In this situation, avoidance has not helped your child. In this situation:
- Avoidance has taught your child that avoiding situations quickly reduces anxiety.
- Avoidance has stopped your child from learning the “bad thing” they feared is unlikely to happen. For example, the children in the park were unlikely to do something bad to your child.
- Avoidance has stopped your child from learning they can cope.
- Avoidance has stopped your child from learning that anxiety also usually decreases if they remain in a (safe) situation.
In a nutshell, children are motivated to avoid situations associated with anxiety because avoidance quickly reduces their anxiety in the short-term. But in the long-term, avoidance ensures that your child’s anxiety continues because it stops your child from learning that what they feared is unlikely to come true and that they can cope with the situation.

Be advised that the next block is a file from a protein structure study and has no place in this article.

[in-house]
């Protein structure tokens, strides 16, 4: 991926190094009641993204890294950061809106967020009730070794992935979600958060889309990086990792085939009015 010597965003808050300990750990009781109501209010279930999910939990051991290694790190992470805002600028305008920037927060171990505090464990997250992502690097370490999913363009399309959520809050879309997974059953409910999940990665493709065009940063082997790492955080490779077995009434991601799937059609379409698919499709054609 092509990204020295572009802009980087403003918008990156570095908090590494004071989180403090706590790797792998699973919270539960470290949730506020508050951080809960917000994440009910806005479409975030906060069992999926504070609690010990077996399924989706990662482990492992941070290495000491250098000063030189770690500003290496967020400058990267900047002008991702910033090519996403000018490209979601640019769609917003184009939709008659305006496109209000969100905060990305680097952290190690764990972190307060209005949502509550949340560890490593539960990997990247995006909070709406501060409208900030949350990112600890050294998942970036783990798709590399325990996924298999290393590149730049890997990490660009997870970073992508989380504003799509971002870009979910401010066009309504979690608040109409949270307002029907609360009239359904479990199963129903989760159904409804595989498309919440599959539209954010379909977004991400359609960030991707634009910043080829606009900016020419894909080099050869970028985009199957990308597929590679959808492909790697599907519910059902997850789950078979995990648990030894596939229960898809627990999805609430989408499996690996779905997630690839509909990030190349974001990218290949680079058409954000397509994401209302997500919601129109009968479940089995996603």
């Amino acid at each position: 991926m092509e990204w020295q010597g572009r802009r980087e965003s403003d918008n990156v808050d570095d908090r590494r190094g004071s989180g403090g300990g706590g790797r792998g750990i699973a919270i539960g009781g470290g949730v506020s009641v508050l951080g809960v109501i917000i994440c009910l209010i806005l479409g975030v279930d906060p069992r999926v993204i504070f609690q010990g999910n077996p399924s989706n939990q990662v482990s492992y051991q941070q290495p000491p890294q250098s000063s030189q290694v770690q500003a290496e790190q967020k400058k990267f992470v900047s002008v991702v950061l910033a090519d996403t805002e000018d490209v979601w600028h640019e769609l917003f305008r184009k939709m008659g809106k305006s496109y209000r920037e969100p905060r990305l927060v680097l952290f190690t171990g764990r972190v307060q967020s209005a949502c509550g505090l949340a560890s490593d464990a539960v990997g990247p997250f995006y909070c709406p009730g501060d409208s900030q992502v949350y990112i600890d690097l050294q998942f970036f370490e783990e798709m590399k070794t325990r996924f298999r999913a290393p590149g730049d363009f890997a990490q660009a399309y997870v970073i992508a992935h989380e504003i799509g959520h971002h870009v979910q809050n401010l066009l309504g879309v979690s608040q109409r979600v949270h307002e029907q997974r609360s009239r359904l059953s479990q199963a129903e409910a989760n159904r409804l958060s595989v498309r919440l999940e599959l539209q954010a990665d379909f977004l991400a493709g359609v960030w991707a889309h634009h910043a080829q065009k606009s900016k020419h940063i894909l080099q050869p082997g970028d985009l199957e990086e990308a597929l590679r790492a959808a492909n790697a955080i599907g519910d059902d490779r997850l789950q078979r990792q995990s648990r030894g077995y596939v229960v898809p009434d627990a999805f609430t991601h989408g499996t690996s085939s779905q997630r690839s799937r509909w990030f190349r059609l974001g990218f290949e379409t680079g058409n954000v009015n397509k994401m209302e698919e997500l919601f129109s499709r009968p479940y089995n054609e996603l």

How do children avoid anxiety?
Children can avoid anxiety in many ways. Some of these may be easily observed but others can be very subtle.
- Refusing to enter a situation
- Running away
- Refusing to attempt a task
- Acting in an aggressive way (to be removed from a situation)
- Acting in a defiant or disobedient manner (to be removed from a situation or to have the feared task removed)
- Complaining of being sick (to be removed from a situation)
- Staying in a situation but refusing to participate
- Saying they don’t know how to complete a task (either to avoid a feared task or to avoid making a mistake or to avoid receiving criticism)
How we help children to avoid anxiety